The US military’s Pacific Command said there was no threat to Hawaii after an official message was sent to residents mobile phones, warning them of an imminent ballistic missile attack.
Against a backdrop of increased tension with North Korea which has said its missiles can reach the US, a message was sent in block capitals: “Ballistic missile threat inbound to Hawaii. Seek immediate shelter. This is not a drill.”
The text was sent out by the national Emergency Alert System, designed to allow the US government to warn Americans within 10 minutes of authorities learning of a threat.
State governor David Ige said it was sent when an employee pushed the wrong button during a shift change, CNN reported, and the Hawaii Emergency Management Agency (HEMA) later said on Twitter: “NO missile threat to Hawaii.”
US President Donald Trump was briefed about the incident, as a number of people complained that the authorities had been slow to tell the public there was no threat.
“The President has been briefed on the state of Hawaii's emergency management exercise. This was purely a state exercise,” White House spokeswoman Lindsay Walters said.
HEMA said it was investigating what had happened.
“What happened today is totally inexcusable,” added senator Brian Schatz. “The whole state was terrified. There needs to be tough and quick accountability and a fixed process.”
He added: “There is nothing more important to Hawaii than professionalizing and fool-proofing this process.”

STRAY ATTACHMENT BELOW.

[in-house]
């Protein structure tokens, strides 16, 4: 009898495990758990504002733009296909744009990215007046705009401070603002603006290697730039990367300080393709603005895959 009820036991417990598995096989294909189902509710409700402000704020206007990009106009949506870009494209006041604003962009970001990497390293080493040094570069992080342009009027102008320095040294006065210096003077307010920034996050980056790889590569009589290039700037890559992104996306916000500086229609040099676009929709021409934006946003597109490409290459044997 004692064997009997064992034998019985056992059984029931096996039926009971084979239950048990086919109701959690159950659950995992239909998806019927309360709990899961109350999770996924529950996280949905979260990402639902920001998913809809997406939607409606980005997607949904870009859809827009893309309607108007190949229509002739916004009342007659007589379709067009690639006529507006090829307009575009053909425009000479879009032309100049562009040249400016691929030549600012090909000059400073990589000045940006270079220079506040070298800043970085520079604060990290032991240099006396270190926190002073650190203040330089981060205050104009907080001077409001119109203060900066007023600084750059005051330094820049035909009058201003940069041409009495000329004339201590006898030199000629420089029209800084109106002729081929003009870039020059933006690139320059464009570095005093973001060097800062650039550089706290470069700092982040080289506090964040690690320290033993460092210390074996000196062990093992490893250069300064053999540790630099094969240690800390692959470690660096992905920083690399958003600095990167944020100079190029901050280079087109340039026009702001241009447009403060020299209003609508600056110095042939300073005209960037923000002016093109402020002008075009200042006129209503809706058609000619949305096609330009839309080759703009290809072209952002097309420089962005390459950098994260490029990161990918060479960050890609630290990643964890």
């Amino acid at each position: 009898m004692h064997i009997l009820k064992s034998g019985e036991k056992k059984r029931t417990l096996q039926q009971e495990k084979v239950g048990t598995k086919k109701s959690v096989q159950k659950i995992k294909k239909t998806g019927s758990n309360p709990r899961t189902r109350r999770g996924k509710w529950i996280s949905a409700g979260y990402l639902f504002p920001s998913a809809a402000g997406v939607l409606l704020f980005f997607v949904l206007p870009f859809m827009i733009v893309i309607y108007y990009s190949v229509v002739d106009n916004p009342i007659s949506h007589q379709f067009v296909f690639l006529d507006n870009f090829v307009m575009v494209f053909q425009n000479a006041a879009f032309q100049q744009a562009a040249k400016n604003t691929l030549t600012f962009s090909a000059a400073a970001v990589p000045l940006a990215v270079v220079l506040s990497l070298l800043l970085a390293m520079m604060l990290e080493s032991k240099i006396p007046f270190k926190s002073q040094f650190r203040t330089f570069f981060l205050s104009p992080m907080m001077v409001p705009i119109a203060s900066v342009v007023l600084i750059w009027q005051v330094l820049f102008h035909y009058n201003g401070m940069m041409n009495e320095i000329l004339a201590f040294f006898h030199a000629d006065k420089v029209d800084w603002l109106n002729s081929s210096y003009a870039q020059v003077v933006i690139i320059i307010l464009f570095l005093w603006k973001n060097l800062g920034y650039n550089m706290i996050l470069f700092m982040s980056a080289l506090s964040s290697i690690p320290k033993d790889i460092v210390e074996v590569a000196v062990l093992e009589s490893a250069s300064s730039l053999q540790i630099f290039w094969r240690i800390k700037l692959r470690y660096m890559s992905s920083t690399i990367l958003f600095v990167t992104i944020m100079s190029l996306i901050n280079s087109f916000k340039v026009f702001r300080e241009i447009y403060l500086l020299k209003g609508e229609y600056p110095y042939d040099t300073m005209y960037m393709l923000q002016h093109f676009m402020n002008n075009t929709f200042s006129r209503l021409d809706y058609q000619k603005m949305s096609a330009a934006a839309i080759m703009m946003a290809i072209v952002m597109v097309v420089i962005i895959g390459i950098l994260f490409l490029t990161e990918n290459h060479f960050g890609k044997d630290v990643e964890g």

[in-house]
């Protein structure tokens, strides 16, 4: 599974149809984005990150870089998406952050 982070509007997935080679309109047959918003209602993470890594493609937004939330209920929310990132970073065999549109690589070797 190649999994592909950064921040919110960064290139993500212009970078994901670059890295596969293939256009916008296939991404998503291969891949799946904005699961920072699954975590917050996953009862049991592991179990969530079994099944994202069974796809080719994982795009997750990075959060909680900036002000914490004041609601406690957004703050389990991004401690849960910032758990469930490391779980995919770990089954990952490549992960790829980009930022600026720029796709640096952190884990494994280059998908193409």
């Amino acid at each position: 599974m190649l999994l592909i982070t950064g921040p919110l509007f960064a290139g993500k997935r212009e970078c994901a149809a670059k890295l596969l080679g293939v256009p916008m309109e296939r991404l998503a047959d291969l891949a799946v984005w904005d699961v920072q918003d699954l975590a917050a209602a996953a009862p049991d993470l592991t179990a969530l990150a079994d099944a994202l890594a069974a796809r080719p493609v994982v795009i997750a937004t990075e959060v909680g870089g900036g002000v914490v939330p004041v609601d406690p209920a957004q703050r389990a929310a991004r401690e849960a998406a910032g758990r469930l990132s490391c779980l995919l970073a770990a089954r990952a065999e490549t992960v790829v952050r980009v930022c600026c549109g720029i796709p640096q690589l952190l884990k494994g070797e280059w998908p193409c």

The state last year reinstated a Second World War-style missile warning system amid fears of an attack by North Korea. The sirens did not sound when the erroneous text alert was issued.
Tulsi Gabbard, Democratic congresswoman for Hawaii, said she had spoken to officials to confirm there was no threat.
“Hawaii – this is a false alarm,” she tweeted. “There is no incoming missile to Hawaii. I have confirmed with officials there is no incoming missile.”
The missile alert caused panic among Hawaiians, who rushed for shelter and called family members to say goodbye before it became clear it was a false alarm.
Many complained they were not told the alert was a false alarm for more than half an hour after the initial warning was issued.
Carla Herreria, a journalist in north Hawaii community of Haleiwa, said she “texted everyone in my family that I loved them en-route to a place to hid with other family members”.
“I saw civilian cars pulling over to alert other pedestrians to take cover,” she wrote on Twitter. “The alert may have been a mistake, but it caused chaos and mass fear for island residents. And it lasted for more than 30 minutes before the state corrected the mistake.”
Jamie Malapit, owner of a Honolulu hair salon, texted his clients that he was cancelling their appointments and was closing his shop for the day after receiving the erroneous alert.
He said he was still in bed when the phone started going off “like crazy”. He thought it was a tsunami warning at first.
“I woke up and saw missile warning and thought ‘no way’. I thought ‘No, this is not happening today’,” Mr Malapit said.
He was still “a little freaked out” and feeling paranoid even after hearing it was a false alarm.
“I went from panic to semi-panic and ‘Are we sure?”’ he added.
Hawaii last year brought back sirens which had not been tested since the Cold War in response to an escalating war of words between Mr Trump and Kim Jong-un.
Experts believe a North Korean missile could take just 20 minutes to reach Hawaii, leaving people with little time to react.
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